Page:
Whistleblowers in the workplace should be protected, not prosecuted. McDonald Murholme lawyer Bianca Mazzarella explains the best practice for HR experts to handle a whistleblower situation.
See below article for further details.
How do you manage whistleblowers at work?
There has been a recent spotlight on the protection of whistleblowers after a former senior compliance officer, Sally McDow from Origin Energy, commenced legal action against her employer for a non-genuine redundancy.
McDow became a whistleblower in 2015 and believes her redundancy is linked to raising concerns about Origin’s conduct. McDow’s situation has shown the lack of protection offered by some employers for employees who come forward to report unlawful or immoral behaviour in a company.
Employers should encourage employees to raise concerns to provide a safe working environment for all staff.
How should employers handle a whistleblower situation?
Policies and procedures are integral to ensuring a whistleblower situation is handled efficiently and confidentially.
To maintain the confidential nature of concerns raised by an employee, it is recommended an external body investigates any claims that are made and provides an unbiased resolution.
Employers should implement internal policies and ensure all employees are aware of their rights under the Fair Work Act 2009 (Cth).
The confidentiality of complaints is vital to protect employees and make them feel comfortable enough to report any instances of unlawful or immoral behaviour. Maintaining confidentiality also limits the potential for any consequence to befall anyone who chooses to submit a complaint.
It is necessary for the situation to be dealt with quickly and efficiently, with the results being handed down in a timely manner.
An appeals process is also recommended as some employees may feel that any claims deemed unsubstantiated may not have been investigated adequately. This may include access to an external body.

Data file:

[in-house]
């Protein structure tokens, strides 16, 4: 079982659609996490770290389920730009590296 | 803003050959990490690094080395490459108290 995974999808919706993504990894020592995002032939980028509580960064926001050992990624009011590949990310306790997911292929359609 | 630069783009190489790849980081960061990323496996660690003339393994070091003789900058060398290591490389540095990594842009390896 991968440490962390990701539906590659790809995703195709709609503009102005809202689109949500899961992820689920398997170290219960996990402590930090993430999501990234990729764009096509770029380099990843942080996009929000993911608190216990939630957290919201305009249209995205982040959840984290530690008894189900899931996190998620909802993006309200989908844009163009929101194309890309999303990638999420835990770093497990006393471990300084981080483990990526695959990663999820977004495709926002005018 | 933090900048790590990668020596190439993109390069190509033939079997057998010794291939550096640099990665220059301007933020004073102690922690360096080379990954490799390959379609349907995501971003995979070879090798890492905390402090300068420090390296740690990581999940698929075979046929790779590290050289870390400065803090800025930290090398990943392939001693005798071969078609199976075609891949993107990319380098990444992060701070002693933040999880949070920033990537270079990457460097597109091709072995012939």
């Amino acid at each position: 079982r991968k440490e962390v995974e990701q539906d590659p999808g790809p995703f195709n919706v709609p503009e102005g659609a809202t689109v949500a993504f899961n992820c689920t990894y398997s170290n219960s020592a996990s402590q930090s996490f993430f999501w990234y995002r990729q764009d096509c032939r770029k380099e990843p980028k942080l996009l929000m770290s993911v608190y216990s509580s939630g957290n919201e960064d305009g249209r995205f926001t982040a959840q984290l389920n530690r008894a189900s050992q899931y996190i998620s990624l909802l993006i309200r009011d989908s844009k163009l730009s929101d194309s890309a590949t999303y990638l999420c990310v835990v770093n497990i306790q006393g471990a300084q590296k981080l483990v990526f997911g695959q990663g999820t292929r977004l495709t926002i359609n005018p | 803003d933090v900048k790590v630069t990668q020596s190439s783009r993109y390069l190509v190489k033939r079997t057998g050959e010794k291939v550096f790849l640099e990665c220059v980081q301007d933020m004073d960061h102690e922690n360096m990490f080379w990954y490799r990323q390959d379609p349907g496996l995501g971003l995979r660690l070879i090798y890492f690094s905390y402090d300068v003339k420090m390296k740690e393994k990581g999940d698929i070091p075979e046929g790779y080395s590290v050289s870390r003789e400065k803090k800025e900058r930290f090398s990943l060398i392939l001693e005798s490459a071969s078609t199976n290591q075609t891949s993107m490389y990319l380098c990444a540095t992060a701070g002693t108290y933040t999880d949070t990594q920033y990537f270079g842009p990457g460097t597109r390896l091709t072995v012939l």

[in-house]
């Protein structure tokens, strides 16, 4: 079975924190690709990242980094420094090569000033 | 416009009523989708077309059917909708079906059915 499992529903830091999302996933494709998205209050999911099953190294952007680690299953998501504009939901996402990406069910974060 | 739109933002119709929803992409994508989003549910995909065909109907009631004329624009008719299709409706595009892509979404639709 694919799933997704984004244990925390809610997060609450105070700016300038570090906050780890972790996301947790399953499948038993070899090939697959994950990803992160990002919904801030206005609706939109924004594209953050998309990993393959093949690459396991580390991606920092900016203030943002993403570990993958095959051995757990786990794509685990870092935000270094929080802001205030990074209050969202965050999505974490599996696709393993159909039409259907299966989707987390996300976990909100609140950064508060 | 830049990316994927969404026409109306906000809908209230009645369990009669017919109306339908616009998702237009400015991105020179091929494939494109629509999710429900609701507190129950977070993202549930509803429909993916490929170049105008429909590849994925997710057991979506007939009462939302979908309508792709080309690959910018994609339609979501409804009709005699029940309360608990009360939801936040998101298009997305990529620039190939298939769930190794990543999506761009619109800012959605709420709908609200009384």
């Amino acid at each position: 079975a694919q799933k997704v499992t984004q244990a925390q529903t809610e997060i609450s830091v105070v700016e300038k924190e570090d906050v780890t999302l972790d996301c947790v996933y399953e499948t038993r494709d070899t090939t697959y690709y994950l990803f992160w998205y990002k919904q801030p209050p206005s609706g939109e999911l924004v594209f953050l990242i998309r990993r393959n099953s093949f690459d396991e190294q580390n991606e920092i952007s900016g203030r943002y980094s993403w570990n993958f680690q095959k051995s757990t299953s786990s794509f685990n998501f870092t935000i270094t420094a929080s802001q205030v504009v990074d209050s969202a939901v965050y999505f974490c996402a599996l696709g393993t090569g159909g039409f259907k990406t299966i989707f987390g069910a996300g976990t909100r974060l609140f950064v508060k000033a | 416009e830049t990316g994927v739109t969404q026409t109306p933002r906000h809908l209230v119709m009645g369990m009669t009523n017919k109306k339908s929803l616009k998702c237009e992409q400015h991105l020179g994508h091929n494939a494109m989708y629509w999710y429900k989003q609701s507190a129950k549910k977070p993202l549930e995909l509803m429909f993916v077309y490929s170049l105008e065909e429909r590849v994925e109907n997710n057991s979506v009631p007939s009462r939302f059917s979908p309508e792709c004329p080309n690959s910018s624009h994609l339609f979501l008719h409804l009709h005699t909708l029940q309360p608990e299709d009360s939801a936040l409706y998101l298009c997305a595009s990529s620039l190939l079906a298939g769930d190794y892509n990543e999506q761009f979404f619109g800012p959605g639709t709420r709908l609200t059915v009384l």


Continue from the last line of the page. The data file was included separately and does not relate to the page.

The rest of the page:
Should employers offer incentives to whistleblowers?
Some HR experts have suggested that whistleblowers be offered an incentive to come forward and report on their employers. However this would go against the purpose of whistleblower protections, being to protect rather than reward the whistleblower.
Further, there is the obvious risk of disingenuous complaints or complaints made with an ulterior purpose, which itself would undermine the protections for those raising genuine concerns.
There is also the risk that an internal avenue is chosen to access compensation rather than a more appropriate forum. For example, an employee who is experiencing bullying in the workplace may choose to become a whistleblower on the organisation as a whole, instead of dealing with the issue in the Fair Work Commission, being the appropriate forum.
Protections for whistleblowers?
The general protections provisions under the Fair Work Act 2009 (Cth) aim to protect employees from any consequences they may face after making a workplace complaint.
It is important employers remember they cannot punish employees for planning to report, or reporting, unlawful or immoral behaviour within the workplace.
Section 340(1) of the Fair Work Act 2009 (Cth) protects employees who have workplace rights, exercise those rights or propose to exercise those rights. The right to make a complaint is the primary workplace right protecting whistleblowers.
If the subject of the complaint relates to financial impropriety or a breach of the Corporations Act 2001, the employee’s protections lie within the whistleblower protection provisions of the Corporations Act 2001.
How to address repeat whistleblowers?
Many employers are wary of repeat offenders when it comes to making whistleblower claims.
Creating a company culture that supports those who make complaints is vital, even if those claims turn out to be unsubstantiated.
Repeat offenders should be further educated on the policies within their organisation, as well as what constitutes a valid complaint, with any complaint made being investigated fully.
Those who make repeated unsubstantiated complaints should not be given a formal warning, as it may have the adverse effect of deterring those who have legitimate complaints to come forward. However, if it were found that the complaints were knowingly false or made for an improper purpose disciplinary action may be warranted.
Benefits for supporting whistleblowers
Employees who feel supported enough to become a whistleblower in their organisation can have a beneficial effect as a whole.
It is easy to see the importance of supporting whistleblowers, to ensure employees do not fear retribution for raising concerns that could result in the termination of their employment.
If the concerns of an employee are investigated properly and substantiated reports are acted upon, it could prevent an accident, financial loss to the employer or even save a life.
If you feel you have been unfairly targeted as a result of reporting a workplace concern, seek legal advice.
Bianca Mazzarella is a lawyer at McDonald Murholme.
Reference: How should employers handle a whistleblower situation? Workplace Info, 9th March 2016